People who rate low on both attachment anxiety and avoidance have a secure attachment. They’re trusting of others, comfortable with sharing emotions and being close to others, and tend not to downplay or exaggerate their distress. They also feel confident in problem-solving challenges and life stressors as well as turning to others for support.

Can they change over time?Our attachment styles are thought to be moderately stable throughout life, although some people do manage to change from an insecure attachment to a secure attachment style. But this doesn’t just happen, it takes a lot of effort. Research suggests that although attachment styles can become harder to change as e age, life events and experiences that challenge our pre-existing beliefs about relationships can bring about changes in our attachment style.

Getting married and developing shared goals that reinforce love and commitment towards another have been found to reduce attachment insecurity. But events that are viewed as threats to one’s relationship or the loss of connection (such as experiencing partner rejection) can increase attachment insecurity.

Most parents would agree that parenting is extremely complex and challenging. What works for one child, might not work for another – even within the same family.

Attachment theory explained:John Bowlby formulated his ideas on attachment theory during the 1950s. He worked as a child psychiatrist at the Tavistock Clinic in London during World War II – noting the devastating impact of maternal separation and loss on child development.

Working with Mary Ainsworth, a Canadian psychologist, Bowlby provided support for the idea that mothers and children are mutually motivated to seek proximity to one another for survival. He argued that a mother’s sensitivity to her child’s desire for closeness and comfort was a critical factor in shaping attachment and child development.

This sensitivity relates to a mother’s ability and capacity to detect, understand and respond appropriately to her child’s cues around distress and threat. If her baby is distressed, a securely attached mother is attuned to the distress – she detects it, she is motivated to alleviate it, and she offers a set of soothing responses to do so.

Leading attachment researchers have argued that a consistent lack of such maternal sensitivity in infancy and early childhood results in a belief that the world is unsupportive and that one is unlovable.

Since Bowlby’s initial volume, Attachment and Loss, in 1969, there have been more than 20,000 published journal articles on the topic of attachment. The literature strongly suggests that if we deny children sensitive care during the early years, there can be significant negative consequences for their emotional and relational life.

The key principles of attachment theory have become embedded in contemporary Western ideas about parenting. And the language of attachment theory underpins the “attachment parenting movement” – which advocates methods such as co-sleeping – where babies and young children sleep close to one or both parents – and feeding on demand.

Attachment theory has also influenced policies bout time spent in daycare and time away from parents during the early years – such as the generous maternity and paternity leave entitlements that ensure Swedish parents are able to care for their children up to the age of eight. And it has also influenced guidelines on early yearly years educational practice – in the UK for example, the role of a child’s “key person” (their main contact) within early years education is informed by attachment theory.

This cultural tide reflects a profound movement towards a “child-centered” approach to parenting, which puts the needs of the child at the center of their learning and development.

Some argue, however, that this has shift has negative consequences. US writer Judith Warner suggests that attachment theory has fuelled a culture of “total motherhood”, in which mothers are placed in a demanding position of “total responsibility” for their child’s needs. Attachment parenting, she says, pressures working mothers (particularly) towards a life where they must perpetually work a double shift – both at home and in the workplace – in the interest of their child’s development.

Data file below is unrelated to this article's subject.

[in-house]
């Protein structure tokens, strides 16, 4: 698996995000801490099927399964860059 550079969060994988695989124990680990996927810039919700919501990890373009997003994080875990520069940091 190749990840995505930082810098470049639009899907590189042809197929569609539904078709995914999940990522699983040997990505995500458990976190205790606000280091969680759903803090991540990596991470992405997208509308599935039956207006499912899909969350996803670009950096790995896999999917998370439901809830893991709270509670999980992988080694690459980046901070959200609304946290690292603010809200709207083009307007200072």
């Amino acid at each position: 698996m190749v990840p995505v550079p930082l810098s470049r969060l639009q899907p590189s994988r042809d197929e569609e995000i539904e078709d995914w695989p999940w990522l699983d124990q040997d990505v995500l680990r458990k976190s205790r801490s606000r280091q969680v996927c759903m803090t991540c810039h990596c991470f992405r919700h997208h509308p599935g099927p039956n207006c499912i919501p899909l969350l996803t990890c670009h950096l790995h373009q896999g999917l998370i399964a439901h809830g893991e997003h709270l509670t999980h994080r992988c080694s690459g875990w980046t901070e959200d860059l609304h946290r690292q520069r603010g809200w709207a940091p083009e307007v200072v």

Parenting values:Other researchers have identified similar cultural differences. Anthropologist Courtney Meehan’s work with the Aka, a Congo Basin tropical forest foraging community, revealed that infants have about 20 caregivers interacting and caring for them on a daily basis.

There’s also anthropologist Susan Seymour’s work on Indian parenting, where exclusive mothering is the exception:India provides an excellent case study for examining multiple childcare. Even in a context of rapid change and modernization, my research and that of others indicate that exclusive mothering is the exception, rather than the rule and that the concept of maternal indulgence – that is, a mother focused solely or primarily on responding to and nurturing her child – is itself problematic.

German researchers have also suggested that mothers and fathers may have unique ways of developing a secure attachment bond with their children. The pathway to secure attachment for mothers may be through sensitive caregiving responses in times of distress. But they identified that fathers were more likely to build secure attachment bonds through sensitive play – a play that was harmonious, attuned to the child, and cooperative.

These studies show that child-rearing values are a reflection of our culture. They are not universal. And they are vulnerable to generational changes.

In the contemporary Western world beliefs about attachment and parenting have a strong connection to Bowlby’s original framework. These ideas and beliefs have played a critical role in the move towards a healthier society for child development and well-being. But given the historical and cultural diversity in parenting and broader social values, there should be caution about advocating attachment theory as the “only” way. In the end, perhaps it is comforting to know that parenting is so diverse and that there isn’t a one-size-fits-all model.

The writer is  former Head, Department of Medical Sociology,

Institute of Epidemiology, Disease Control & Research (IEDCR)

Dhaka, Bangladesh

 

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Editor : M. Shamsur Rahman

Published by the Editor on behalf of Independent Publications Limited at Media Printers, 446/H, Tejgaon I/A, Dhaka-1215.
Editorial, News & Commercial Offices : Beximco Media Complex, 149-150 Tejgaon I/A, Dhaka-1208, Bangladesh. GPO Box No. 934, Dhaka-1000.

Editor : M. Shamsur Rahman
Published by the Editor on behalf of Independent Publications Limited at Media Printers, 446/H, Tejgaon I/A, Dhaka-1215.
Editorial, News & Commercial Offices : Beximco Media Complex, 149-150 Tejgaon I/A, Dhaka-1208, Bangladesh. GPO Box No. 934, Dhaka-1000.